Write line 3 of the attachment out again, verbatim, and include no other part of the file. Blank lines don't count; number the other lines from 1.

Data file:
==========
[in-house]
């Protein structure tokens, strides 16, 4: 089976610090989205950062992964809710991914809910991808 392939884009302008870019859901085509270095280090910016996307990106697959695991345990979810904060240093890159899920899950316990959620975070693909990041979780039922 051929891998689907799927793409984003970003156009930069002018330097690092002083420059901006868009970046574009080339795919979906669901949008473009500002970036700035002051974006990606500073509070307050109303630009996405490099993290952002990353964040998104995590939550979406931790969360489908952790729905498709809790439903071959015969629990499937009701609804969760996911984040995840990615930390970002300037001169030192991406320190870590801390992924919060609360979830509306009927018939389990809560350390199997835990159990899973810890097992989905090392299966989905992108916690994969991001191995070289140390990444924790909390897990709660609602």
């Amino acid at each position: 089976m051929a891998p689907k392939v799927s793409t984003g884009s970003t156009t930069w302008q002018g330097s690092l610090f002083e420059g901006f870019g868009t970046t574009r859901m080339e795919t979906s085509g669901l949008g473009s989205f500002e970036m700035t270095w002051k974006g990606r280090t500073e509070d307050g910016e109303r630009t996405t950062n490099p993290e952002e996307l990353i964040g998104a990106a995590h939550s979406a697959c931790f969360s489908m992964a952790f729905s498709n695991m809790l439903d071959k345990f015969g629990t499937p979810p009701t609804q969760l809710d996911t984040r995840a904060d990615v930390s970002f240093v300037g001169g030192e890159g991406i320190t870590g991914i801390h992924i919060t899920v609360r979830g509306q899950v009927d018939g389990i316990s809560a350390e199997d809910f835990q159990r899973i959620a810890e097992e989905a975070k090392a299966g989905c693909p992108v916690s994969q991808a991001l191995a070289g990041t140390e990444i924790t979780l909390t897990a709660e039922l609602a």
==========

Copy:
């Amino acid at each position: 089976m051929a891998p689907k392939v799927s793409t984003g884009s970003t156009t930069w302008q002018g330097s690092l610090f002083e420059g901006f870019g868009t970046t574009r859901m080339e795919t979906s085509g669901l949008g473009s989205f500002e970036m700035t270095w002051k974006g990606r280090t500073e509070d307050g910016e109303r630009t996405t950062n490099p993290e952002e996307l990353i964040g998104a990106a995590h939550s979406a697959c931790f969360s489908m992964a952790f729905s498709n695991m809790l439903d071959k345990f015969g629990t499937p979810p009701t609804q969760l809710d996911t984040r995840a904060d990615v930390s970002f240093v300037g001169g030192e890159g991406i320190t870590g991914i801390h992924i919060t899920v609360r979830g509306q899950v009927d018939g389990i316990s809560a350390e199997d809910f835990q159990r899973i959620a810890e097992e989905a975070k090392a299966g989905c693909p992108v916690s994969q991808a991001l191995a070289g990041t140390e990444i924790t979780l909390t897990a709660e039922l609602a």